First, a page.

There is simply now way any overdiagnosis could ever account for it.

The ridiculous frequency of ultrasoography during pregnancy needs to be addressed. The industry won’t allow it. Women could stop allowing themselves to be so railroaded and just use their sense - bobarding the developing brain with intense soundwaves for no health care reason whatsoever is just silly.


47 posted on 04/02/2012 6:17:19 AM PDT by stanne
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To: kevkrom

. . . 3) The ever-changing definitions cover a larger set of people
4) It is being over-diagnosed

Let me repeat, I know six kis in my immediate social and familial circle who exhibit obvious behavioral and cognitive skills I had never seen in the same circle growing up in a heavily populated area

There is simply now way any overdiagnosis could ever account for it.

The ridiculous frequency of ultrasoography during pregnancy needs to be addressed. The industry won’t allow it. Women could stop allowing themselves to be so railroaded and just use their sense - bobarding the developing brain with intense soundwaves for no health care reason whatsoever is just silly.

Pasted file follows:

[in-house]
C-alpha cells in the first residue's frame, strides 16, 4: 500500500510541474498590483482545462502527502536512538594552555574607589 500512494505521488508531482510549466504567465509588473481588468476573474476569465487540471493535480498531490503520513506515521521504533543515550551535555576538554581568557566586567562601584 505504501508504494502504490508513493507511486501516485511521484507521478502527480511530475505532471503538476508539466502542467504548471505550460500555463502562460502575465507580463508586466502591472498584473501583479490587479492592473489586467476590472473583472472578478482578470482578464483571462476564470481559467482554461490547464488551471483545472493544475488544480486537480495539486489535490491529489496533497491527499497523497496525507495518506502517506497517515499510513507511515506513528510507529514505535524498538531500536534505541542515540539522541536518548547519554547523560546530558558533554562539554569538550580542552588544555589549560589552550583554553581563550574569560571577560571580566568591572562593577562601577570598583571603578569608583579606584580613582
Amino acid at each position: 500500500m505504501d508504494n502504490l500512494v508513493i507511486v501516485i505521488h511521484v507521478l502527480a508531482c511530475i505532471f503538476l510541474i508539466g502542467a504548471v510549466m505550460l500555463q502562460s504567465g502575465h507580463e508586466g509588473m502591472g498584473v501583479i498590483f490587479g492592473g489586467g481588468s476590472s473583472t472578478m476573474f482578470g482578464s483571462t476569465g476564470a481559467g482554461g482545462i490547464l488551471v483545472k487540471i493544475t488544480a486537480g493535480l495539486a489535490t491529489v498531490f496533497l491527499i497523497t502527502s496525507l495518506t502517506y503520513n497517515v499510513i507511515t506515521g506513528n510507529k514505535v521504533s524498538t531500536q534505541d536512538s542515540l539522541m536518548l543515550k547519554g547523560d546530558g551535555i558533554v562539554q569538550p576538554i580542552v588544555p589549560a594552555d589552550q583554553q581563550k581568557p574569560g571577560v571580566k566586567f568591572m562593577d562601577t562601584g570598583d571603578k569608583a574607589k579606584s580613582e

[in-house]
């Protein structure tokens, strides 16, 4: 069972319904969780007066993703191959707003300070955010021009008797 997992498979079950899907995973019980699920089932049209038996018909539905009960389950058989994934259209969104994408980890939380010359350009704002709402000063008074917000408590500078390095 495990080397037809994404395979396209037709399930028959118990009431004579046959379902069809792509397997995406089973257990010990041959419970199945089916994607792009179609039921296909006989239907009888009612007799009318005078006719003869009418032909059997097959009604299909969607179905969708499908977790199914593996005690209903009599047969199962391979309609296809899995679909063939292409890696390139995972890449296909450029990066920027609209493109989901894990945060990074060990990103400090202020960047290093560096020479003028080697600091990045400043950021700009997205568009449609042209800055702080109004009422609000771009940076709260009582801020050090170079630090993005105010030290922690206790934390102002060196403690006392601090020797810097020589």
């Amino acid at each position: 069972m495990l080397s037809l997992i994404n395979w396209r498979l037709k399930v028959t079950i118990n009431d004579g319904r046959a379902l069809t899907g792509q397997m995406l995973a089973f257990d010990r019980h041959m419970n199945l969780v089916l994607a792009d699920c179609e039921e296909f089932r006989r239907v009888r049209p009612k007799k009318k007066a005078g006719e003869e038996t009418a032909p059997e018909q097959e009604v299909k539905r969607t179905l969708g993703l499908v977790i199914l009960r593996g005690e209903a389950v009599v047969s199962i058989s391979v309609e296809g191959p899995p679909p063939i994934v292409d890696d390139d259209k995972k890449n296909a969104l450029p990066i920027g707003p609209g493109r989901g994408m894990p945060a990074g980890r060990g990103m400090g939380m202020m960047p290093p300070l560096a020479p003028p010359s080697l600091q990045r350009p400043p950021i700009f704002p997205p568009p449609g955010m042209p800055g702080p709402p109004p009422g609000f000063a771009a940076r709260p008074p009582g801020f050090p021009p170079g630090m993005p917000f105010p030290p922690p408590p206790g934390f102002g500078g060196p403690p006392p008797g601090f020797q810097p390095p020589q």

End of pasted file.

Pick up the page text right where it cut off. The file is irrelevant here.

48 posted on 04/02/2012 6:17:22 AM PDT by stanne
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To: wolfman23601

In some parts of suburbia, like my sister’s neighborhood, it is cool to have something wrong with your kid. Almost all the kids in that neighborhood have some kind of condition... homosexuality, aspergers, ADHD, alergies galore, gluten intolerance, depression, etc. When I go over there for parties, that is all they talk about is their kids and their conditions.

**
As a mom to a 10 year old son with higher function autism, I can assure you it’s NOT “cool” to deal with what we deal with. Did you EVER consider that maybe something IS different about these kids, what they’re being exposed to that could result in these differences? I mean — I’d really like to know myself what it is, but our ESTABLISHMENT government/pharm/medical community seems to have no such desire.

Trying not getting any sleep for four years.
Try watching your kid be so constipated he can’t go for 2 weeks. Try putting him on a gluten free casein free diet and watching as his stools become normal for the first time in 4 years.
Try retrieving him from the middle of the road as he runs out the front door and into the street. Try apologizing to judgemental neighbors who are pissed because your kid crossed into their yard and is meandering around in their garage, their home.
Try surviving 45 minute meltdowns where you wonder if his head is going to explode.